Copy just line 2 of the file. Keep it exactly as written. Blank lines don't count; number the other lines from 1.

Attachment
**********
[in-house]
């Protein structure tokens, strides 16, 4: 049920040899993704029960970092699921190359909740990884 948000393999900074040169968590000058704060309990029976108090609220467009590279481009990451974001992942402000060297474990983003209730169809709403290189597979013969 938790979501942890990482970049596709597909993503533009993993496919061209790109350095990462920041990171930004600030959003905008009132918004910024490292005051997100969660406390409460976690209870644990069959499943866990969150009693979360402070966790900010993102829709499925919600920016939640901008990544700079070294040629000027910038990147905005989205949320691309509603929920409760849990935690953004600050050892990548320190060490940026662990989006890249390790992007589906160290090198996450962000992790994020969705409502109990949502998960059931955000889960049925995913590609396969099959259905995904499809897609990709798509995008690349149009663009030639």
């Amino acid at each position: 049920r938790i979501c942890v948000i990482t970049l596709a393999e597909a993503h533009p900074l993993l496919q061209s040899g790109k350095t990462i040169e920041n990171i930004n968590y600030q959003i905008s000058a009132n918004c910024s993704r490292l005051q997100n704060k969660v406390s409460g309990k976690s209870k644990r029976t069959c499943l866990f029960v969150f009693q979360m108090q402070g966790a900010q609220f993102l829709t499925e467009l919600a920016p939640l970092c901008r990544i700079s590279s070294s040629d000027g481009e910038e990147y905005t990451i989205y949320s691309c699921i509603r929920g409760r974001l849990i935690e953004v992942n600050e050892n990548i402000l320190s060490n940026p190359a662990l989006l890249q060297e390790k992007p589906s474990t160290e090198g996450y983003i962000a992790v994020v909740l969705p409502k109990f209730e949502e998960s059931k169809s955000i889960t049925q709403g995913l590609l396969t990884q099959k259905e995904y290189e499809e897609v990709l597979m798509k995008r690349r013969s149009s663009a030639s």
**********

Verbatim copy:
């Protein structure tokens, strides 16, 4: 049920040899993704029960970092699921190359909740990884 948000393999900074040169968590000058704060309990029976108090609220467009590279481009990451974001992942402000060297474990983003209730169809709403290189597979013969 938790979501942890990482970049596709597909993503533009993993496919061209790109350095990462920041990171930004600030959003905008009132918004910024490292005051997100969660406390409460976690209870644990069959499943866990969150009693979360402070966790900010993102829709499925919600920016939640901008990544700079070294040629000027910038990147905005989205949320691309509603929920409760849990935690953004600050050892990548320190060490940026662990989006890249390790992007589906160290090198996450962000992790994020969705409502109990949502998960059931955000889960049925995913590609396969099959259905995904499809897609990709798509995008690349149009663009030639």